Charter flight deaths surged in 2008

WASHINGTON — Accidents on charter flights killed 66 people in the United States last year, the highest total since 2000, transportation safety officials said Thursday.

The air charter category includes medical helicopters, tour flights and air taxis.

That toll compared with 43 air-charter deaths in 2007, according to the National Transportation Safety Board’s annual review of aviation accident statistics. The agency recently put the spotlight on the safety of medevac helicopter services. Those helicopters were involved in four accidents last year, resulting in 15 deaths.

The safety board’s figures showed that general aviation remained the deadliest form of air travel, accounting for 495 of the 564 fatalities in U.S. civil aviation last year. There were 1,559 accidents last year in general aviation, which includes a variety of personal and business flights not run by the commercial airlines.

Large commercial carriers were involved in 28 accidents last year, the same as in 2007. There were no deaths. The airlines carried 753 million passengers on more than 10.8 million flights.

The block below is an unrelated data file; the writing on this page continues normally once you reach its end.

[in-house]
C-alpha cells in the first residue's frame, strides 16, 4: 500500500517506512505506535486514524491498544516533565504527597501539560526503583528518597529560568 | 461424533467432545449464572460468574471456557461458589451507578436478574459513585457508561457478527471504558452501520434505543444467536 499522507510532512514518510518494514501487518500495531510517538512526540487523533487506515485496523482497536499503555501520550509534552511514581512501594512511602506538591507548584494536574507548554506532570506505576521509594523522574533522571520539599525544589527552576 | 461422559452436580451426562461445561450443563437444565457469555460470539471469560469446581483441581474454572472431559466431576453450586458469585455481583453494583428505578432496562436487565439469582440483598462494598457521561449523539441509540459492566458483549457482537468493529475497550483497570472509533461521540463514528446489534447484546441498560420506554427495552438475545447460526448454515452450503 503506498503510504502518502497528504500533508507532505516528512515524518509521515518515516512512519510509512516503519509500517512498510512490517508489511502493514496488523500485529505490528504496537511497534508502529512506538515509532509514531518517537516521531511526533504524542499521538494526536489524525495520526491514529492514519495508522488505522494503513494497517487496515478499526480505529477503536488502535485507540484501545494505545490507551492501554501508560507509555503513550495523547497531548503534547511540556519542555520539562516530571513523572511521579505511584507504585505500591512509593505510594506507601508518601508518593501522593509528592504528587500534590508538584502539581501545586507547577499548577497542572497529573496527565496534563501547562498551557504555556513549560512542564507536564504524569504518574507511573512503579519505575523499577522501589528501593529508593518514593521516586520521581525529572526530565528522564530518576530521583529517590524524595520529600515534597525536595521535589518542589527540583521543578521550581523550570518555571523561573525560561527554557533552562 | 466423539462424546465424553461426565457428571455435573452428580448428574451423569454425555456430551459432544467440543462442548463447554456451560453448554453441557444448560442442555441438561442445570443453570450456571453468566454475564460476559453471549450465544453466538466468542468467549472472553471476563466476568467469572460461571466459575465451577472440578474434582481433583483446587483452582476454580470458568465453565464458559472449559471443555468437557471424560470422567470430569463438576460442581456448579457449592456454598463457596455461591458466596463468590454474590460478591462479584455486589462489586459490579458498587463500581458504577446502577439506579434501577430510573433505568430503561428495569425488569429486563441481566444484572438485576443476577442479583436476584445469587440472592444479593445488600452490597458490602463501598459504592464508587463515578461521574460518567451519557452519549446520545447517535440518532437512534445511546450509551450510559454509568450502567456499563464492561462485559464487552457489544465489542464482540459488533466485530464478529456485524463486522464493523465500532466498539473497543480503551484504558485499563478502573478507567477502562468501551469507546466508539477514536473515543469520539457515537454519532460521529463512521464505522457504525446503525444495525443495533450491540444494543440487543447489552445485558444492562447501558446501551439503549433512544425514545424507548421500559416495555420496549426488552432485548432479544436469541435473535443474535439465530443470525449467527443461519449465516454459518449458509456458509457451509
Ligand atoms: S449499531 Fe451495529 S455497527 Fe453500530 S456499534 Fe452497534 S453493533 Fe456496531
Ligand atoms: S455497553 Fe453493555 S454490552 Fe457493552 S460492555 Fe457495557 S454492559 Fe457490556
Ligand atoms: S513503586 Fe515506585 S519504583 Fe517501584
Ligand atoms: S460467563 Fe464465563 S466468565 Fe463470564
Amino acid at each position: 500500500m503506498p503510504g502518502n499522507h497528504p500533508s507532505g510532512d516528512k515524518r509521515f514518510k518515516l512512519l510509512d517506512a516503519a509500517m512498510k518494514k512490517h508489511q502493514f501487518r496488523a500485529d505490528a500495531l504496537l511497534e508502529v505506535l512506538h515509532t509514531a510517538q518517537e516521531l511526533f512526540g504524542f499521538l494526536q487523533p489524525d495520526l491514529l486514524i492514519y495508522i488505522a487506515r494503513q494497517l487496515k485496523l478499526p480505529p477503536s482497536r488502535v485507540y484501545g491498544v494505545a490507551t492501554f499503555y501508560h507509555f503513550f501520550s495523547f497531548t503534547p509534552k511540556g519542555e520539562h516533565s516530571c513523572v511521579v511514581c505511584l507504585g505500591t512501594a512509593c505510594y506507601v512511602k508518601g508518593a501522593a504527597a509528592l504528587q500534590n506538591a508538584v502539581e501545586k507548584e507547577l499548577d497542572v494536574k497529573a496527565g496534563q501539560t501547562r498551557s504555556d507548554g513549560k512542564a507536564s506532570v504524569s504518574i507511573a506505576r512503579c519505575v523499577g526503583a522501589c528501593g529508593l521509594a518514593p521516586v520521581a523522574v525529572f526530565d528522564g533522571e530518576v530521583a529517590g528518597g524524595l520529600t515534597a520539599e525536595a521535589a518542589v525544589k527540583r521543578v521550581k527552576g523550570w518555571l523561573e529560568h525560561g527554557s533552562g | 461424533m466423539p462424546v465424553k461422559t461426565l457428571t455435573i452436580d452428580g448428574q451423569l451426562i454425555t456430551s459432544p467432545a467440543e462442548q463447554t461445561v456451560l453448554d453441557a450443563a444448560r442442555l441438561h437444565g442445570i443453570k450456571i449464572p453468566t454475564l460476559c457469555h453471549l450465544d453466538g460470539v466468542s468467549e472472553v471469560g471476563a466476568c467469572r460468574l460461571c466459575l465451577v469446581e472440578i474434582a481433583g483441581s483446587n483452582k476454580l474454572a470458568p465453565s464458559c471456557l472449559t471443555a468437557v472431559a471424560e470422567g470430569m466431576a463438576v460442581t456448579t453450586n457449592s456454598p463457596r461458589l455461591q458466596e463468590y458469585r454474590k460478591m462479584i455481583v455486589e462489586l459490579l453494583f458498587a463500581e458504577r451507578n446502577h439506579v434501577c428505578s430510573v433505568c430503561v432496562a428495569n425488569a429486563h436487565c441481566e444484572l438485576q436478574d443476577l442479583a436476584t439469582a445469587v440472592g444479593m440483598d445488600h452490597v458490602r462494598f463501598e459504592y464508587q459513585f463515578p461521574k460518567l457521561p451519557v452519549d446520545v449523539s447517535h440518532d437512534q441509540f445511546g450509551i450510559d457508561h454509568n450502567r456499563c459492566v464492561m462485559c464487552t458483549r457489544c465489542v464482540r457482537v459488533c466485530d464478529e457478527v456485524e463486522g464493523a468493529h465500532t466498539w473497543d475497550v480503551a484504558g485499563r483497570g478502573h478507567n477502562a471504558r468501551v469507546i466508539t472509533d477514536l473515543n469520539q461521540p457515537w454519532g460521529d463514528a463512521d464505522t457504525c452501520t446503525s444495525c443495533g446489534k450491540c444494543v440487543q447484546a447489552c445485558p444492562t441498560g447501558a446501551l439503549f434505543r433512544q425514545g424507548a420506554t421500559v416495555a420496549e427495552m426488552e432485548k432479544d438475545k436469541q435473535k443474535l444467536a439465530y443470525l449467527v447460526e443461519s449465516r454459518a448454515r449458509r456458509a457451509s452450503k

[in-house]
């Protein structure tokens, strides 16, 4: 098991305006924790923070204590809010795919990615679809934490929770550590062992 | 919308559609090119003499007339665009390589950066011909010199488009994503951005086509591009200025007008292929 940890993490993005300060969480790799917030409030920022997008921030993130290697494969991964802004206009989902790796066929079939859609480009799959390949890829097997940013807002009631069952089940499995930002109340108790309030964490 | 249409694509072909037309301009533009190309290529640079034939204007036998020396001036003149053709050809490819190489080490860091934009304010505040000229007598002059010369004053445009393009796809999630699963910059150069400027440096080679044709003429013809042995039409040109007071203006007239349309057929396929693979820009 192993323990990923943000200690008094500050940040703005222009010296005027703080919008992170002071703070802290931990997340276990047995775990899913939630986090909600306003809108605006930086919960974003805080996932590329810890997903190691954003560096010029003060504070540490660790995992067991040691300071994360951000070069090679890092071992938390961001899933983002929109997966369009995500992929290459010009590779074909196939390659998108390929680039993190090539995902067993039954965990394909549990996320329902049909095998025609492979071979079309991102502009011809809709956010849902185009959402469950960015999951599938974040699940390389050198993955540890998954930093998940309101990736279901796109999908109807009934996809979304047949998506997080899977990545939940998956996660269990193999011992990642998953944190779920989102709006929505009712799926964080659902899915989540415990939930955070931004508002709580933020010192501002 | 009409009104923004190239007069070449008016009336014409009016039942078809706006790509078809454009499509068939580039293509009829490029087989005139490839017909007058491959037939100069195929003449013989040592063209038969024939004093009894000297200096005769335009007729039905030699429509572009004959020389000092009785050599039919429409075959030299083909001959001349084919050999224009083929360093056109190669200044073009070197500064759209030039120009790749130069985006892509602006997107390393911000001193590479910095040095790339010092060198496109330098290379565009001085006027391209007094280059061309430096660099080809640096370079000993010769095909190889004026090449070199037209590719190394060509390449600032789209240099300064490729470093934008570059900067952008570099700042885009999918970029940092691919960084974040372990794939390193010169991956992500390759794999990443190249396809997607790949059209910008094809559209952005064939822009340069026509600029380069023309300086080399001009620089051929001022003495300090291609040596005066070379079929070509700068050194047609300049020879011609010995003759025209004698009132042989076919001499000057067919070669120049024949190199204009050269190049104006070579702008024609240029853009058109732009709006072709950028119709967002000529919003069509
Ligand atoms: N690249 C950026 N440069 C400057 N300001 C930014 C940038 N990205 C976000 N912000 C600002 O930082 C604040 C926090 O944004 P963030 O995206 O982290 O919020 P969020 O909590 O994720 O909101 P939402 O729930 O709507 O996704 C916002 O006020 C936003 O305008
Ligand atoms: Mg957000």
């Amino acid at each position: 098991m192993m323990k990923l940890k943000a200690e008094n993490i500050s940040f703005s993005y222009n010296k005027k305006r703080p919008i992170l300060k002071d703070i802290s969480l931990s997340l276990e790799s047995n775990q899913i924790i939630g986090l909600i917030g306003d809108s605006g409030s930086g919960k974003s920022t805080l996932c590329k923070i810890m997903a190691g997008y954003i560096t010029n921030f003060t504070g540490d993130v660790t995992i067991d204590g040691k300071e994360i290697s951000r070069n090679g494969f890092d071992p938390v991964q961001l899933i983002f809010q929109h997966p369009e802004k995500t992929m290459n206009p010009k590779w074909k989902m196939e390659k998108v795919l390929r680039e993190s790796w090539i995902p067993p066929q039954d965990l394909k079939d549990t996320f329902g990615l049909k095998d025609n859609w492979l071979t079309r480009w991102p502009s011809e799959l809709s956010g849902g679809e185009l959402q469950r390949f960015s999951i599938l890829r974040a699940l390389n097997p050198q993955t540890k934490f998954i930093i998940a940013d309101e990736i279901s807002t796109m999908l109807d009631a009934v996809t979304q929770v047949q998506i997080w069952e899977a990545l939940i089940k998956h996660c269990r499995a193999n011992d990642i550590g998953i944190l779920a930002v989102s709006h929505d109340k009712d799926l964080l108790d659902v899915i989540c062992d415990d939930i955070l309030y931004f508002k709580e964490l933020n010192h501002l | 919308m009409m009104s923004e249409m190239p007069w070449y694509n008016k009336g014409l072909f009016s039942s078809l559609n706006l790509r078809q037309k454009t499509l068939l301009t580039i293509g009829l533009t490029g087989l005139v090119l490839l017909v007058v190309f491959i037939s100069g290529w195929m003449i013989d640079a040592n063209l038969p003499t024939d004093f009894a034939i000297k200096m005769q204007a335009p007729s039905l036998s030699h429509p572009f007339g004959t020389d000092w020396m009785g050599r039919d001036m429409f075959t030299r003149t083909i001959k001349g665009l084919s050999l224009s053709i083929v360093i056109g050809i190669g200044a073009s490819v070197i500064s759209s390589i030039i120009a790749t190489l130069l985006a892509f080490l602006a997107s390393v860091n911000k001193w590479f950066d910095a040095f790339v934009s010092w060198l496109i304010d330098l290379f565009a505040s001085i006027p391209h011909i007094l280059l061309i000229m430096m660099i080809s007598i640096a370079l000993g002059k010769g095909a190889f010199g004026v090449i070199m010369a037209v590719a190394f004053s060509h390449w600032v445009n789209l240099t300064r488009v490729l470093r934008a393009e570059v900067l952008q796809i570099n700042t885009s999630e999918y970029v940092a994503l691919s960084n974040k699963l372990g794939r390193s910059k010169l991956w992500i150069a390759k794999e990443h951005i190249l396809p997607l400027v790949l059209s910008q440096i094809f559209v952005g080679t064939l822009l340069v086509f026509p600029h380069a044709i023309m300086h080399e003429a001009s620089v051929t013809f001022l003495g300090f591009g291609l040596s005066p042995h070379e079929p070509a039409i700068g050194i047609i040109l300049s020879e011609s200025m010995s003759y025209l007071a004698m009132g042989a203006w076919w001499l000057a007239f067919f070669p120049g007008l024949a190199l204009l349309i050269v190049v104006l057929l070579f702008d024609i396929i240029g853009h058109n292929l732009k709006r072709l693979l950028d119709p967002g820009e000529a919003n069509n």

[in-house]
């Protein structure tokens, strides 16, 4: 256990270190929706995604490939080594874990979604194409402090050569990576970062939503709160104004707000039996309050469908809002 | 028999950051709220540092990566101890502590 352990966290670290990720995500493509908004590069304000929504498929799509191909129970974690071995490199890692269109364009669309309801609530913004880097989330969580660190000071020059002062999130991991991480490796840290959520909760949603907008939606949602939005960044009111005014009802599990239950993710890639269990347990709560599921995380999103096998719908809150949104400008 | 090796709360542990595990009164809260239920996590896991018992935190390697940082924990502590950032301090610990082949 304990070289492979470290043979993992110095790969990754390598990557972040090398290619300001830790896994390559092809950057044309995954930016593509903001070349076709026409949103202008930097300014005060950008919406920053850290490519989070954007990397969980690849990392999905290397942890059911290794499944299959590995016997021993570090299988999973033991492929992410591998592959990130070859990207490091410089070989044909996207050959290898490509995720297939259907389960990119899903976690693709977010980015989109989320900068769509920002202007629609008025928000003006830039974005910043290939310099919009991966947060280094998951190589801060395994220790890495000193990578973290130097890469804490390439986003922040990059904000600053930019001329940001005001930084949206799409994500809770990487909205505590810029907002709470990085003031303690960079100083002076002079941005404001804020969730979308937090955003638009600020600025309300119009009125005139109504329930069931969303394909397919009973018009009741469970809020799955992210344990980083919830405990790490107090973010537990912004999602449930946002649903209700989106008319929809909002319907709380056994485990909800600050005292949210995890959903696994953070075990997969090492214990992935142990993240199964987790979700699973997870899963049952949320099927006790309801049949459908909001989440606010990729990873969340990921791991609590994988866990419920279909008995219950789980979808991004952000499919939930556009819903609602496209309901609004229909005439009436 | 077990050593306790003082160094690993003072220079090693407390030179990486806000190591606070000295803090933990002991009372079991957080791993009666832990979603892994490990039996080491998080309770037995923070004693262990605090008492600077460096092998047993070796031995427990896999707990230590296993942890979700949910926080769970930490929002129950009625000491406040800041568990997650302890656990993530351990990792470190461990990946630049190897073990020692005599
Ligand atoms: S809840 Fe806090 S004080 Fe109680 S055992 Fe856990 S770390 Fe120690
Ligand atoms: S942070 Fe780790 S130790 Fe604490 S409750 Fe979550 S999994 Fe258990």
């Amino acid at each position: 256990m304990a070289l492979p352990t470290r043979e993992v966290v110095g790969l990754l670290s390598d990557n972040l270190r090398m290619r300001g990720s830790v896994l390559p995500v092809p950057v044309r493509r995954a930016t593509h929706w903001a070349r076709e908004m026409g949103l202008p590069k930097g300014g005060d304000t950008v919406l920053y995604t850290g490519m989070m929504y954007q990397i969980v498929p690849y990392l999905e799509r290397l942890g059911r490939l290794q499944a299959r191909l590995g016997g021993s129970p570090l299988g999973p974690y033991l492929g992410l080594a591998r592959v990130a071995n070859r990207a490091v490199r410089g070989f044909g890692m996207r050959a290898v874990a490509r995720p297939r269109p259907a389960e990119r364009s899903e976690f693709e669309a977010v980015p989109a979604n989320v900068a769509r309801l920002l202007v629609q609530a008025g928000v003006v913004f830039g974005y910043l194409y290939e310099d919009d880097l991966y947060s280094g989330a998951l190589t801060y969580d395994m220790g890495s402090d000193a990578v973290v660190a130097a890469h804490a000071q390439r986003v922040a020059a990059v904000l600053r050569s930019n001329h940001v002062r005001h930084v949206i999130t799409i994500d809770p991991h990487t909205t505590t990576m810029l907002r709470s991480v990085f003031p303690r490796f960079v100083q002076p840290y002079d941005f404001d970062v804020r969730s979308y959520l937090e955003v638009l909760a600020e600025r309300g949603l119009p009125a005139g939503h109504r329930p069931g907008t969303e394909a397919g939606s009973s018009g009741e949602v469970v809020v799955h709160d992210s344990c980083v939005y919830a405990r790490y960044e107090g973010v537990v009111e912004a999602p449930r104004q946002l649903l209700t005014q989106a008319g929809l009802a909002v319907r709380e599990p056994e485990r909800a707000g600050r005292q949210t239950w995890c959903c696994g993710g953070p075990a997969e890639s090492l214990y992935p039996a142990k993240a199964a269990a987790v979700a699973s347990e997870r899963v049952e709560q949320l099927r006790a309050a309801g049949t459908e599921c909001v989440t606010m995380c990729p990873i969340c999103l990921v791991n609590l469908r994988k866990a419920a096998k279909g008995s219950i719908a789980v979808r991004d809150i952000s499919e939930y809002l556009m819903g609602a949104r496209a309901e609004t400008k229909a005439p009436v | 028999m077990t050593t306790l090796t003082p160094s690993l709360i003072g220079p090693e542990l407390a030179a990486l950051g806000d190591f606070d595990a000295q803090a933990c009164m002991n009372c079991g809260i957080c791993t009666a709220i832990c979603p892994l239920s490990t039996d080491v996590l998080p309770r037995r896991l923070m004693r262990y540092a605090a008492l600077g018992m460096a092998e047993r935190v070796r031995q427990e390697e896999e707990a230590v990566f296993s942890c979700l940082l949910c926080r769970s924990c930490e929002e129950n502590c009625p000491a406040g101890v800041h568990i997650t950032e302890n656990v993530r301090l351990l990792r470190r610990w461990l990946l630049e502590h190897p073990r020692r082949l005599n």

Commuter airlines, which often fly smaller turboprop aircraft, made 581,000 flights. These operators had seven accidents in 2008, none of them fatal.

Commercial aviation in the United States had been having an uncommonly quiet period, as measured by aviation deaths, for the past two years, but that ended with two high-profile accidents this year. In February, a commuter turboprop crashed into a home outside Buffalo, killing 50 people. Last month, a small plane crashed in Butte, Mont., resulting in 14 deaths, including several children.

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